NCTE11 News and Notes 2

December 13, 2011 by  
Filed under Achieving Assignments, Mini-Lessons

Need some inspiration during these last few days before Winter Break?!  While the following post does not give the NCTE 11 session, National Literature Project, nearly enough justice, I’m sharing a few inspirational tidbits that continue to stick with me since attending a month ago.  I continue to be inspired . . .

~ Meaning is neither in the text nor the reader.  It is in the transaction.

~ Literature helps us work out our relationship with the world around us.  Students have this experience all the time with games, movies, etc.  We can help them see that they can get just as lost in literature!!

~ “Unless you are educated in metaphor, you are not safe to be let loose in the world.”  Robert Frost

~ NAEP reading framework – % of Literature vs. Informational text:    4th grade – 50%, 8th grade – 45%, 12th grade – 30%

~ Young people betweeen the ages of 8 – 18 are using entertainment media 7 hours, 38 minutes a day!!

~ HOW they read matters much less than HOW MUCH they read!!!!  (in other words, the video game magazines are helping their reading as well!!!)

~ Background knowledge only builds from reading.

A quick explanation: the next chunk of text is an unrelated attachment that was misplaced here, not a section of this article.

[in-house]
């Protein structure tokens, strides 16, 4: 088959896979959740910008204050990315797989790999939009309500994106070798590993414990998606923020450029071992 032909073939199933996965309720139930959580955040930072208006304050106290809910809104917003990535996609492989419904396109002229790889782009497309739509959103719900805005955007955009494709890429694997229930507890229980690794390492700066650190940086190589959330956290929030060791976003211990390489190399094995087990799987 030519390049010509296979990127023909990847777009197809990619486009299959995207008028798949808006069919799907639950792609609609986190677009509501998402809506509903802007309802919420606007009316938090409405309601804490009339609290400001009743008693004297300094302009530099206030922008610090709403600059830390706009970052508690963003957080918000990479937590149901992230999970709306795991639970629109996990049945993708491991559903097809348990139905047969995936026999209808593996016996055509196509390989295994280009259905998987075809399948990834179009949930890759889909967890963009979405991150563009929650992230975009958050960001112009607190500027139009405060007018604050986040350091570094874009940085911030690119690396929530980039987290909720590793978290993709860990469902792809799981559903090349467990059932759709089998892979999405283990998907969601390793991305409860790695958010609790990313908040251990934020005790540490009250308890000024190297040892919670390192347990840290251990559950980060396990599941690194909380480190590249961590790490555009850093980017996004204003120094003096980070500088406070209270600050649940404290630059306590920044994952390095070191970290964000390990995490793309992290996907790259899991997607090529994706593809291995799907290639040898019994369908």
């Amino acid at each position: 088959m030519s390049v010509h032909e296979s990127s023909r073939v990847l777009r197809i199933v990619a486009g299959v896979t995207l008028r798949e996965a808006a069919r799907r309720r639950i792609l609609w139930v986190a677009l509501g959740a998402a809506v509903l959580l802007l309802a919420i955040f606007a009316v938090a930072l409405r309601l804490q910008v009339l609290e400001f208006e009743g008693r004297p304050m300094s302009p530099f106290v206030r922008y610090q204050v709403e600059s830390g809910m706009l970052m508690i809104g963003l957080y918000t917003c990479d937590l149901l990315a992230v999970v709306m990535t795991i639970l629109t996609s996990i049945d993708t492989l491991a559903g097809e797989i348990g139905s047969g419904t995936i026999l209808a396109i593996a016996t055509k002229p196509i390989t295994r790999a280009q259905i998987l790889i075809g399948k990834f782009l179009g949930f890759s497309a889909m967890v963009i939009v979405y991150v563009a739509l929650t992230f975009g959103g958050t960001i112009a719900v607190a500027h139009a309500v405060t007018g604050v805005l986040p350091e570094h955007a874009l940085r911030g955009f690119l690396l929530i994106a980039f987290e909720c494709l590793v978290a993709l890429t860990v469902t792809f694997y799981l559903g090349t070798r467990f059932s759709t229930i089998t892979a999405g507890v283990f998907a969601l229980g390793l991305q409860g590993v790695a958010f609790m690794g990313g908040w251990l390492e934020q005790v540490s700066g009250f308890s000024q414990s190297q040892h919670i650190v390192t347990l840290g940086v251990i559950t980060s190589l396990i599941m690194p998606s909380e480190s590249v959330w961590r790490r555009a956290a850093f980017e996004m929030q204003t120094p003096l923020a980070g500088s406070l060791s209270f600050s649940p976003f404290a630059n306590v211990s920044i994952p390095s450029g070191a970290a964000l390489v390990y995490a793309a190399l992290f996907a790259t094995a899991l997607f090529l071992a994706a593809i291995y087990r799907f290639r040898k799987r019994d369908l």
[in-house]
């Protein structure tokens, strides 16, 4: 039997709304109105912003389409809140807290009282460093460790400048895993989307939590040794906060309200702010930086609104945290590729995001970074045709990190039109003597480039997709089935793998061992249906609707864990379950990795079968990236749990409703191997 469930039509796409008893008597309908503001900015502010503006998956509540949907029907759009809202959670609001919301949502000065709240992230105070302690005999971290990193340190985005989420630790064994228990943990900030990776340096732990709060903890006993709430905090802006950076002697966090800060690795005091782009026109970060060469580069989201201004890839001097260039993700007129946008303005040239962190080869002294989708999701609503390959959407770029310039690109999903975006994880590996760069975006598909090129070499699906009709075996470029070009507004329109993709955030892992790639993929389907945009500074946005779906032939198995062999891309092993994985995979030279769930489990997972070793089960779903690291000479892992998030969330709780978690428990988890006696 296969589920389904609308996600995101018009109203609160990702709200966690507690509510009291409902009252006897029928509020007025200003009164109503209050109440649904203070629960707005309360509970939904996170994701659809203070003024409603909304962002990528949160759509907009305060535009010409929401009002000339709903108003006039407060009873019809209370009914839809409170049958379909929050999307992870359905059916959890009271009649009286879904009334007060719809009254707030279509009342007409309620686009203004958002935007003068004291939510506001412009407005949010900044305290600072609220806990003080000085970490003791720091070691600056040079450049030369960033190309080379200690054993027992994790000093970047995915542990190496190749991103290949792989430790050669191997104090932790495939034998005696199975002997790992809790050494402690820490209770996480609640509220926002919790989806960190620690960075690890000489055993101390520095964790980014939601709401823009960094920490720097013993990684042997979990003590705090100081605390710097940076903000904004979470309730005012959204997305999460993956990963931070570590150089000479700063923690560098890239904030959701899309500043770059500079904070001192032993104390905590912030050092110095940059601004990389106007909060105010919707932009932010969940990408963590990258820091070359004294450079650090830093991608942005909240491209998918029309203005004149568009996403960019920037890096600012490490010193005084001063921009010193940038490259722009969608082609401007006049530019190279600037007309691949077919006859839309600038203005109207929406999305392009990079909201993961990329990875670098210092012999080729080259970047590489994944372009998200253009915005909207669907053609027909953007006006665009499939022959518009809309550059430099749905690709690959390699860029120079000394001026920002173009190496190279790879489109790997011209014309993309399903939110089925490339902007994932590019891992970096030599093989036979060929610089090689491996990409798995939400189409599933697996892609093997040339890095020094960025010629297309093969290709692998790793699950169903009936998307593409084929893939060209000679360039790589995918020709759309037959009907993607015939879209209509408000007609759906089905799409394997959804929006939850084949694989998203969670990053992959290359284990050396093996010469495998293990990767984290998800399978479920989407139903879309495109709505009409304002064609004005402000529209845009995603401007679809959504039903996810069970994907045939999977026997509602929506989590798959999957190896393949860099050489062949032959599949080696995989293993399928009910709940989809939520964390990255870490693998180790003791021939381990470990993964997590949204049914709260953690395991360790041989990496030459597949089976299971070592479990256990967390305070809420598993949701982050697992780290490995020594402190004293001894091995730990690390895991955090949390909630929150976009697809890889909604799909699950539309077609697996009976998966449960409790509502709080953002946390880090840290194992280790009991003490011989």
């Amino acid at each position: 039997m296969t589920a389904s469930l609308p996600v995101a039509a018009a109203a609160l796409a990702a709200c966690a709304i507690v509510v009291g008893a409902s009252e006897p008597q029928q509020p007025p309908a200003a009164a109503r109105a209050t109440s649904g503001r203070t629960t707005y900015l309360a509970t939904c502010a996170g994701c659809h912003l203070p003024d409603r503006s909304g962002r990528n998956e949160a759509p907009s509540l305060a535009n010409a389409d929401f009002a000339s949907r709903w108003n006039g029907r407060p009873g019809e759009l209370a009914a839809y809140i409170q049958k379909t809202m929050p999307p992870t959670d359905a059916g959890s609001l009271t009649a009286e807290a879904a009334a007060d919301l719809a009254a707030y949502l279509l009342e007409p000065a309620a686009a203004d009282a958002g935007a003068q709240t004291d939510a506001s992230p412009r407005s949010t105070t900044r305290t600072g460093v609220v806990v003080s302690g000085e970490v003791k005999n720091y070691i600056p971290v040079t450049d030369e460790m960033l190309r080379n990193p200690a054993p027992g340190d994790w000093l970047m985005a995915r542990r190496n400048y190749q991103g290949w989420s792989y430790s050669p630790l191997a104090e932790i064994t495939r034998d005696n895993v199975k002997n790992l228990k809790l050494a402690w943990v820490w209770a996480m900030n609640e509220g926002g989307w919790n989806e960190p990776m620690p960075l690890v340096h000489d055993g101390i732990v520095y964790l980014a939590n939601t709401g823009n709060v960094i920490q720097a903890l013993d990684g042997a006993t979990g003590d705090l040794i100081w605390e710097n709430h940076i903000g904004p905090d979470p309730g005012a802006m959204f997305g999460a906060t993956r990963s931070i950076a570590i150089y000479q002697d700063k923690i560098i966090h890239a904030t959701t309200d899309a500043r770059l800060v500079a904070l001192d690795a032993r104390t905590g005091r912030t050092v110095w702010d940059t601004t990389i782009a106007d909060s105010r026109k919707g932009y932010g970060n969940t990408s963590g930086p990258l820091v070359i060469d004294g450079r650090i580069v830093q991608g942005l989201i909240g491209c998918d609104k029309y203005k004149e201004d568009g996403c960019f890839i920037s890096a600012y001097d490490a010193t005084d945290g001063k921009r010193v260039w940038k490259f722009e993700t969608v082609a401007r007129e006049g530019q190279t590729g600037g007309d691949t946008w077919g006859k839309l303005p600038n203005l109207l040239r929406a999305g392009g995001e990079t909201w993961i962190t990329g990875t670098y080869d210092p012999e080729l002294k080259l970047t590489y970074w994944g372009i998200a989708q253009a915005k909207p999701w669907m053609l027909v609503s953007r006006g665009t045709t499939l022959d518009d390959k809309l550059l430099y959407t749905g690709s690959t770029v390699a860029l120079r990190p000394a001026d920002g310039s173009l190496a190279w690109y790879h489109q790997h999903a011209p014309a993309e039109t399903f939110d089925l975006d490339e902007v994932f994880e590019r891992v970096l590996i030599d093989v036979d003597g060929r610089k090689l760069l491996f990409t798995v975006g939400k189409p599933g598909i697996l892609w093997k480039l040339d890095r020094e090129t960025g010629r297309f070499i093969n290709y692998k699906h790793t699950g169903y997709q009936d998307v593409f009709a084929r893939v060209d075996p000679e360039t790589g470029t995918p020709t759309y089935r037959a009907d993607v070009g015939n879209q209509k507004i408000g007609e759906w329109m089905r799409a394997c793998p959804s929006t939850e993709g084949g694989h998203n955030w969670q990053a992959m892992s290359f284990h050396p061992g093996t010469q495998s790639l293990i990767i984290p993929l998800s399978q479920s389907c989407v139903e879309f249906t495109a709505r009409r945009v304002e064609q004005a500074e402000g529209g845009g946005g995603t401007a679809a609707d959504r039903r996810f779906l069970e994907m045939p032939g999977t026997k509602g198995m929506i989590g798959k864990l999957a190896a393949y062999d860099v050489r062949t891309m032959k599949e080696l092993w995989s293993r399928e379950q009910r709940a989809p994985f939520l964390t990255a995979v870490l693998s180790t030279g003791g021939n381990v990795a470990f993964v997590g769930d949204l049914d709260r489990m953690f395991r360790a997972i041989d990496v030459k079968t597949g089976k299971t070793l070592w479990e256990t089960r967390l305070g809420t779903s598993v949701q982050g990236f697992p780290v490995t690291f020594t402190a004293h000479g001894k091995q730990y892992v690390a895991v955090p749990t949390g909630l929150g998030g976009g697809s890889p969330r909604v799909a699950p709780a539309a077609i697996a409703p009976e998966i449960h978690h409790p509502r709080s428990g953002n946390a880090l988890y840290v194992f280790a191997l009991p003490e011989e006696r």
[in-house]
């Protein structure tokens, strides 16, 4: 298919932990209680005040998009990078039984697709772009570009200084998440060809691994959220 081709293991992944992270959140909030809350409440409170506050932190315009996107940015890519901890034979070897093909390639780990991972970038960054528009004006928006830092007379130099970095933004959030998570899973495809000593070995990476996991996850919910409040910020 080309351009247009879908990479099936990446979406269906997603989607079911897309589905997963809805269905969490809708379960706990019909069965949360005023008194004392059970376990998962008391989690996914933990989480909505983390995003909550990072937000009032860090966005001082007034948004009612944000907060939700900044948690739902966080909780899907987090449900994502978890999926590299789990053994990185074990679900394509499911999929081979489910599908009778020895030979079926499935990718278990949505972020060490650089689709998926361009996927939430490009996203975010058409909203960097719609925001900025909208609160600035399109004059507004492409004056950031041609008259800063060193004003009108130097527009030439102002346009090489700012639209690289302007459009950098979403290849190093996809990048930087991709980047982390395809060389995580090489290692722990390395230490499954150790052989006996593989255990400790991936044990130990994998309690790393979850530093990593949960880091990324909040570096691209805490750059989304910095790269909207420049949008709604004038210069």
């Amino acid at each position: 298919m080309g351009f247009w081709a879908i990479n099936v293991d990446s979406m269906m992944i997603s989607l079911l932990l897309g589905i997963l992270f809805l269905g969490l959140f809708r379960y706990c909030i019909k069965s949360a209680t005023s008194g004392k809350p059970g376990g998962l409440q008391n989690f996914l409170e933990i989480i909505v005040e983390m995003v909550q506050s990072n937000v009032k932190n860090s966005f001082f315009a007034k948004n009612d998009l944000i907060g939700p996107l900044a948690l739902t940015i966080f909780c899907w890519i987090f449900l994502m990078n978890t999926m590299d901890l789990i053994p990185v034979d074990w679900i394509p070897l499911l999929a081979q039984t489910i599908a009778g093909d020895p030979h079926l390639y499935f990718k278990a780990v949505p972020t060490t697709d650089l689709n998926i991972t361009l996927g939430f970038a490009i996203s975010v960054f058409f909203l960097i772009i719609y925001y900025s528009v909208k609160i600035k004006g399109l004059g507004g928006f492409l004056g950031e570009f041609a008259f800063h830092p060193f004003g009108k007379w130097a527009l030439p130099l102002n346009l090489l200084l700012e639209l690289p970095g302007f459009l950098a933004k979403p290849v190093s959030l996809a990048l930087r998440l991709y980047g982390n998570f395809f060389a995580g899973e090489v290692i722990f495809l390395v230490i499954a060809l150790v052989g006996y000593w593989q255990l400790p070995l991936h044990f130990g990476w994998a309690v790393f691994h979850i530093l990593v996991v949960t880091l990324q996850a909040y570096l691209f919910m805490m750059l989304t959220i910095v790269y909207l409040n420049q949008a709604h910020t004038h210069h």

~ A student, on average, takes 7 seconds to look at a painting and 36 seconds to read a plaque.  In other words, students are much more likely to interpret visuals freely rather than interpret written text.  Students are visual these days!!!!

~ Reading is a way to have tea with an author.  🙂

~ All teaching and learning is relational.  We are creating culture and knowledge!!

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Lesson idea:

A. Write a note to one your favorite authors or teachers.  Include some highlights of that relationship, influences, insights gained because of the relationship, great moments, etc.  Perhaps explore how you have grown with/because of this teacher or author.  How has this author/teacher transformed your thinking?

B.  Exchange letters with your neighbor.  Cirle words that seem to capture the relationship highlighted in your neighbor’s letter.

C.  Use those circled words to create a poem

D.  Once poems are written, ask for volunteers to stand in a line in front of the class.  One at a time, the standing students read one line from their poems.  The teacher (with the help of the students) will move students around to create a “class” poem; place students in the order of lines that build upon one another.

E.  Finally, read the final poem

The moral of this lesson . . . the power of attachment is so much greater than detachment.

“Produce great persons.  The rest follows.”  ~Walt Whitman

 

 

  • Winsor Pilates

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